Some years back I worked with a younger man that often said, “The meaning of life is to give life meaning.” At first blush it sounds a bit like gobbledygook to me. If I read those nine words slowly, and with intent, they start to make a bit more sense.
The question of the meaning of life probably goes back as long as man has walked upright. If you google ‘Quotes on the meaning of life’, you get hundreds of thoughts ranging from Aristotle to Michael Jackson. A particularly moving quote comes from Meghan McCain (John McCain’s daughter), “I want to say since my dad has been diagnosed, I really feel like I understand the meaning of life, and it is not how you die: is is how you lived.”
Maybe that thought touched me because I’m once again considering it as I’ve moved from midlife to later life.
I came across an interesting book written by Lin Yutang in 1937. The book is called The Importance of Living. He wrote about the importance of living a life of balance that includes a great deal of leisure, contentment and humor. He argued that he was far more content to live a life that was less philosophical and more practical. He noted that he would not presume that there must be necessarily a purpose, a meaning of human experience. He did agree with Walt Whitman who once stated “I am sufficient as I am.” Yutang went on to write “It is sufficient that I live-and that human life exists.” Viewed that way, he notes the problem becomes amazingly simple and admits of no two answers. “What can be the end of human life except the enjoyment of it.”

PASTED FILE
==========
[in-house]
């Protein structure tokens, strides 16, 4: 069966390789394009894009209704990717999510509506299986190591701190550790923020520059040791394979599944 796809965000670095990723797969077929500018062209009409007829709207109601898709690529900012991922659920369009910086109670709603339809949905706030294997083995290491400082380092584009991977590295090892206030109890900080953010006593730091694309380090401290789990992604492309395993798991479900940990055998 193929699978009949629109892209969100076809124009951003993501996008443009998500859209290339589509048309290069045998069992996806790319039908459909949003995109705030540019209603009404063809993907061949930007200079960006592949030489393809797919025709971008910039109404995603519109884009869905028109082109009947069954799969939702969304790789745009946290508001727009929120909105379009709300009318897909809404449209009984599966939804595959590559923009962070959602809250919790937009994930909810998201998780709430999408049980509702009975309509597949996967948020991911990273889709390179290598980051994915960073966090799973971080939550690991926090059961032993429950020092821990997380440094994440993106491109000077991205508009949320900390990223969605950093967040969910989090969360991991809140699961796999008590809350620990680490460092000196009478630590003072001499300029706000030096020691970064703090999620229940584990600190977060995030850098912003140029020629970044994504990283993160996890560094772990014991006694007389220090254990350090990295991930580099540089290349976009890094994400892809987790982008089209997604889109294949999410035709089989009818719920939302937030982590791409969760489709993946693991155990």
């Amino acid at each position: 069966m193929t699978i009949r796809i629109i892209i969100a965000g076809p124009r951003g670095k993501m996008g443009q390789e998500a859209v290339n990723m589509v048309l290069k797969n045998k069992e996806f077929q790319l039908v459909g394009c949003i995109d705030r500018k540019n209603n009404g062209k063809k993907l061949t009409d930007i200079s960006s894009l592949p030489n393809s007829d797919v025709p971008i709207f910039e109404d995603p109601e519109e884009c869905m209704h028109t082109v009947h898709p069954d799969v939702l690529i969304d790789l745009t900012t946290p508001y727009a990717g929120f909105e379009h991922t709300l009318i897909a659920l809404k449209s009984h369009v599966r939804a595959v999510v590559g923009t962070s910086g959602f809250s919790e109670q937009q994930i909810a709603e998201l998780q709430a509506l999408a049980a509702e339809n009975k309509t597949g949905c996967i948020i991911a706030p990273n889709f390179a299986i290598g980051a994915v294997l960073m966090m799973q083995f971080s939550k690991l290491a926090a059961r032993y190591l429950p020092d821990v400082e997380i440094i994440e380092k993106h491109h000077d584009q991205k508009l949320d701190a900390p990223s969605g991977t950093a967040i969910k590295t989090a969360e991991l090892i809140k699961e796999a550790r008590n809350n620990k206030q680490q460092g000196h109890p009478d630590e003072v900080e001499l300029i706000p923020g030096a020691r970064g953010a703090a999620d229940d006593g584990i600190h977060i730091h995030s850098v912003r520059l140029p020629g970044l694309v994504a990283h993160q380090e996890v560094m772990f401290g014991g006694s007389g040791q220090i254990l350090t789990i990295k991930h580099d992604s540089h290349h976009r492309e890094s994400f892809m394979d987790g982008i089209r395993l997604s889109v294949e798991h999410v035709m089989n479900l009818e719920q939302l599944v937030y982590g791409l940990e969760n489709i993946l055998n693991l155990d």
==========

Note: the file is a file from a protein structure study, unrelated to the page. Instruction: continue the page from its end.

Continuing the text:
Like most (if not all) people, I’m still on this journey called life and making my attempt to make sense of it. I have a few answers, but a lot of questions. I trust some will answers will eventually come and when they do they will bring along with them more questions.
I also came upon another book that in some way seems appropriate to mention. At least the last page of the book is important to mention. It comes from Death Be Not Proud by John Gunther. It is a memoir regarding the death of his son John Gunther Jr. in 1947. The boy died of a brain tumor at age 17. The boy wrote the following poem one year before he died.
forgive me for my agnosticism;
For I shall try to keep it gentle, not cynical.
nor a bad influence.
if Thou art truly in the heavens,
accept my gratitude
for all they gifts
and I shall try
to fight the good fight. Amen
Let us all find our own meaning in life and then let us be true to that meaning. Go well, David